5) White Oleander, Janet Fitch
Exploring the vital intricacies of the mother/daughter relationship, I felt like this book called to me. Though my relationship with my own mother wasn’t nearly as toxic, I felt like I could understand Astrid’s loyalty and desire to connect to others when her mother was locked up. My mother could only provide me with so much in life, and trying to make up for that is where Astrid and I cross paths. We are both overcompensating for a maternal connection that simply didn’t provide a strong enough foundation of self-esteem, functionality, and capability to connect to others and seek out what we need. We try our best not to need the affections of others, but we quickly realize that though isolation may keep our hearts intact, it does not a happy life make.
6) The Bell Jar, Sylvia Plath
Exploring one woman’s psyche from the 1950s resonated more with me than I thought I would. I didn’t get the chance to read this book until later on in my college career, and it left a mark on me that could never be wiped away. Esther is a very talented girl, but that doesn’t seem enough to keep her happy. She questions, she wonders at her purpose, she squirrels herself away in a vain attempt to hide the fact that she just can’t get happy. Even with a New York City opportunity, even with the potential for love, poor Esther just can’t find her joy. When she begins seeking treatment after a particularly awful breakdown where she hides herself in the family basement, I sobbed for her first attempts at shock treatment, and my heart broke for her when it seemed like no one would listen. Sylvia’s words of discovery upon interrogating Esther’s issues will forever speak to me in a way no other book ever has.
7) Prozac Nation, Elizabeth Wurtzel
That is, until I read Prozac Nation. However, the funny thing is, is that I read PN first. Just a year before I read The Bell Jar. Though Elizabeth’s version of depression recalled more of my own life than The Bell Jar did, I wasn’t as self-destructive as Elizabeth. Even though I always wanted to be. I longed for the downward spiral, for all of its confusion, for all of its glamour, because then I might have a reason for feeling as badly as I did. Speaking more to my own generation’s issues than The Bell Jar could, PN would not be here without Plath’s path to come before it. Wurtzel’s depression felt like my depression, but Plath’s breakdown for Esther was more of an emotional journey for me.
8) Hatchet, Gary Paulsen
A novel I read in middle school, Hatchet made me realize that I had power of my own. Even though I was viewed as a child by the rest of the world, Gary Paulsen made me feel like with the right tools in hand I could conquer the world which underestimated me. Though hanging out in the wilderness isn’t exactly my idea of a good time, connecting with nature can call up a kind of clarity and strength within us that we might not have been aware we had before. Brian’s adventure was one that I wouldn’t wish on myself in a literal sense, but the discoveries Brian made about himself on that journey are goal-worthy, post-adventure or not. And I just learned recently that there are four other novels in this series. After NaNo and finishing the books I’m in the middle of now, I may just have to visit my local library and check them out for myself. I would love to see what else Mother Nature brought out of my old friend Brian on his return treks into the wild.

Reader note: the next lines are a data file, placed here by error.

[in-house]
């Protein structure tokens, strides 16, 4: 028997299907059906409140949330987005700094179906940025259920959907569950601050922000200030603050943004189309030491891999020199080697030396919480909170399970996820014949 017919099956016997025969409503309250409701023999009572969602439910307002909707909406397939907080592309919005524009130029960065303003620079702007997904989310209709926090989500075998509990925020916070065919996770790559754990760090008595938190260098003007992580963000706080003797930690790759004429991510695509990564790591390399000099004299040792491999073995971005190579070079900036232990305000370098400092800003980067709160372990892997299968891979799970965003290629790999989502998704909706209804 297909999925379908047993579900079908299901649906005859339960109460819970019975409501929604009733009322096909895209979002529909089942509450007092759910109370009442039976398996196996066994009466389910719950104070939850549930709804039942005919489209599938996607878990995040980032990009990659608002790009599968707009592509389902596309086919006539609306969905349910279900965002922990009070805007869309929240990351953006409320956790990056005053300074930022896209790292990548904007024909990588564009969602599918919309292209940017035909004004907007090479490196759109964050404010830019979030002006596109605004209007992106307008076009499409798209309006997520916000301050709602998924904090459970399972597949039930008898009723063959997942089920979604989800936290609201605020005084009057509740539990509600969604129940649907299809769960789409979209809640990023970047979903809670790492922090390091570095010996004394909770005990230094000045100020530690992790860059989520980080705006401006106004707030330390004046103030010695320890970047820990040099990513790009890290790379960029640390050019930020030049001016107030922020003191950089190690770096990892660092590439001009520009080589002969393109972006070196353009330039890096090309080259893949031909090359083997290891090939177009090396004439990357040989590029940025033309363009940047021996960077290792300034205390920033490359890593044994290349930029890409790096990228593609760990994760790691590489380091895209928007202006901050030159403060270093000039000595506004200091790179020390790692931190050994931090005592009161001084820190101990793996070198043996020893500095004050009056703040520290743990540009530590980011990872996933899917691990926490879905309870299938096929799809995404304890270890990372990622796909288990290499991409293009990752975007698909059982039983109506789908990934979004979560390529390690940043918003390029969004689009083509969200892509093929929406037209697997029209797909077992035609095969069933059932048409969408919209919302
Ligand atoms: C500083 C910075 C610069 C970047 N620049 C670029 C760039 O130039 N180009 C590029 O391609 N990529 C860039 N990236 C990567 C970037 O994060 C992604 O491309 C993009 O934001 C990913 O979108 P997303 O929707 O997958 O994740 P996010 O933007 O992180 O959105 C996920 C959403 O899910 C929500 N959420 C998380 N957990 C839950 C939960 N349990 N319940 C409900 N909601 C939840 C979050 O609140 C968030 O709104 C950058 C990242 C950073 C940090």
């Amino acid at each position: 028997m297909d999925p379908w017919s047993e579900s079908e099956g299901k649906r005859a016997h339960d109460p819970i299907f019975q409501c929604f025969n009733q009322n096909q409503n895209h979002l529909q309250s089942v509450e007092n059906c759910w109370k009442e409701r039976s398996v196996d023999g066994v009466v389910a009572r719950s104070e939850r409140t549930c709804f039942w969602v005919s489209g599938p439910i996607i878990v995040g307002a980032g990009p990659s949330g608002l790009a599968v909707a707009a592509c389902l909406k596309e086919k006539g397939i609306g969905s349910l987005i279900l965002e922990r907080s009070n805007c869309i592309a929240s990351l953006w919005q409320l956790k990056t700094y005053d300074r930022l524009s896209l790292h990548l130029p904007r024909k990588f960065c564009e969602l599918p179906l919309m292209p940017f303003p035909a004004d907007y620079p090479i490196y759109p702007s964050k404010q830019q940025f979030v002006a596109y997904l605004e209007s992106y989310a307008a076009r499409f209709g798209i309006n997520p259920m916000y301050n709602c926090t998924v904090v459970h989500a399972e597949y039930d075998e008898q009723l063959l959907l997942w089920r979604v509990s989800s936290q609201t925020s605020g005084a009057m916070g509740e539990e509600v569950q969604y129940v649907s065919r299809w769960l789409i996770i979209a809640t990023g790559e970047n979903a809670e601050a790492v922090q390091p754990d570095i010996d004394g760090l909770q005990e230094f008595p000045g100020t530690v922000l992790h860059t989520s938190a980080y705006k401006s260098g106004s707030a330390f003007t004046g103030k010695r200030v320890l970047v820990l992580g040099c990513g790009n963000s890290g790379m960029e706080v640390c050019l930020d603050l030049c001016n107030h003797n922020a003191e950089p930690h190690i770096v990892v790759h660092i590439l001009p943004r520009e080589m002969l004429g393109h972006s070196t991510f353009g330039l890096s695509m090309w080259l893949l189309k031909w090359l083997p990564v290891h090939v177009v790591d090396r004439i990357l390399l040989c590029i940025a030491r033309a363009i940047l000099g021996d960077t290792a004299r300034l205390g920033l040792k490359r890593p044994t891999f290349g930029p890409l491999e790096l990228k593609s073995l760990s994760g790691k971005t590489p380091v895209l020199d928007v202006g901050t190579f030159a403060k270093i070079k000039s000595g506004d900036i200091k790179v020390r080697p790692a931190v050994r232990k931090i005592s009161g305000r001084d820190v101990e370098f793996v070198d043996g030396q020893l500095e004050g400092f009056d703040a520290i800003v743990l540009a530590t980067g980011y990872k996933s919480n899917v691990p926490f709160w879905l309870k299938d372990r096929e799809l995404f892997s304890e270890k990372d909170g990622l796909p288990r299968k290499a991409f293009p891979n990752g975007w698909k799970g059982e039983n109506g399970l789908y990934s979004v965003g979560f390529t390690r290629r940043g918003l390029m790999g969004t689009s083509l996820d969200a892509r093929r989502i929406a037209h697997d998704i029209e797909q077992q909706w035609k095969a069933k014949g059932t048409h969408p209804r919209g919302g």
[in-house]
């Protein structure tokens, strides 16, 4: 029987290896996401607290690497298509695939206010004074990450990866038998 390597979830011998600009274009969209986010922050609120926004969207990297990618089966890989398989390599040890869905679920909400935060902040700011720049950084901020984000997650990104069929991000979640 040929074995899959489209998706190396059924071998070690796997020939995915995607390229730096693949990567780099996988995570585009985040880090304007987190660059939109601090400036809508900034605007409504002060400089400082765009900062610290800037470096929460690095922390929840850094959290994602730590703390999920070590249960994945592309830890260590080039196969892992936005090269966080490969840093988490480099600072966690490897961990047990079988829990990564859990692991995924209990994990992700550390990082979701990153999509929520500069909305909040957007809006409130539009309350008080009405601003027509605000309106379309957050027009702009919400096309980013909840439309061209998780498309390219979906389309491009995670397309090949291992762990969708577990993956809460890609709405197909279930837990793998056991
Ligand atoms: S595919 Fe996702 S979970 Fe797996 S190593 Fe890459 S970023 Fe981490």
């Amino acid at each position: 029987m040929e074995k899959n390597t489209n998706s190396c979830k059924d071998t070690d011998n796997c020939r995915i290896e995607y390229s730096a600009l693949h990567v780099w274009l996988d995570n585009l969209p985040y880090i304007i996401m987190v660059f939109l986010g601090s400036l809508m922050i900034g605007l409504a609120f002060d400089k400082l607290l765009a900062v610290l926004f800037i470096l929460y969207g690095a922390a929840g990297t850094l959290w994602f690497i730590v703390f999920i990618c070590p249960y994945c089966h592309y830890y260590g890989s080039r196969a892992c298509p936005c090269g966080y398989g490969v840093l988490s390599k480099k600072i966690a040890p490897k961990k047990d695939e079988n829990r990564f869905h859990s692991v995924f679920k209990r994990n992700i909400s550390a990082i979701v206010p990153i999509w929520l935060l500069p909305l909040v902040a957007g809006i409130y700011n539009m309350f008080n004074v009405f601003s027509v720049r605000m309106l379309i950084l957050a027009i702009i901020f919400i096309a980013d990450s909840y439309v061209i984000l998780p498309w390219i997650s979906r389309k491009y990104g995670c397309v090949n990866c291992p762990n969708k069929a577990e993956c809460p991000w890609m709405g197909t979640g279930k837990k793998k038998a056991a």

9) My Favorite Book, Good Will, Inc.
This is the very first book I ever remember reading, and that was sometime before kindergarten–easily between the ages of 2 and 4 (and I say that because I don’t remember learning how to read at all, but I remember my baby sister being born just before I turned 4). It talks about gratitude, positivity, and being generally kind and thoughtful. It talks about appreciating the sunrise and bedtime. Apparently, there was an earlier edition (this is from 1980) that had religious/Christian references in it. And, I have to say that I’m glad I didn’t get that one. My grandmother went a long way to putting Jesus in my head, but this book taught me to appreciate good things for their own sake, on their own merit. Appreciate the good because it is good–not necessarily because it came from a good God. That is a trait I carry to this day, along with having mad respect for Jesus (while some of his followers worry me). I believe in being good for the sake of putting good things out in the world, not necessarily because an omnipotent father-figure thinks I should. I think I can have this book to thank for that.
10) The Dancing Man, Ruth Bornstein
I freaking love this story, and I can’t believe it wasn’t the first one I thought of. (P.S. I had a chance to re-read this just this morning; so it’s very fresh in mind.) Though, whenever I think of my favorite novel IT is the first one that always comes to mind. But, when it comes to pure story, Ruth Bornstein brought it back in 1978. The Dancing Man may appear to be about a dancing man on the surface (the very cover, no less!), it is really about the passing along and sharing of dreams. Every writer should read this story, because dreams are made real only after they are shared. That is the moral of this beautiful, simple story. Is time glossed over? Yes. Do we ever find out what happens to Joseph’s village (*SPOILER ALERT*)? No. Are we ever told how Joseph is always able to fit in the same outfit for the entirety of his life (*SPOILER ALERT*)? No. But does it matter what you wear when you share dreams? No. Does it matter how we got to the southernmost sea? No. What matters is that a new reader, a new author, a new book fiend could be there at the end of our road, with new dreams of their own, just waiting to carry on the torch your dreams ignited.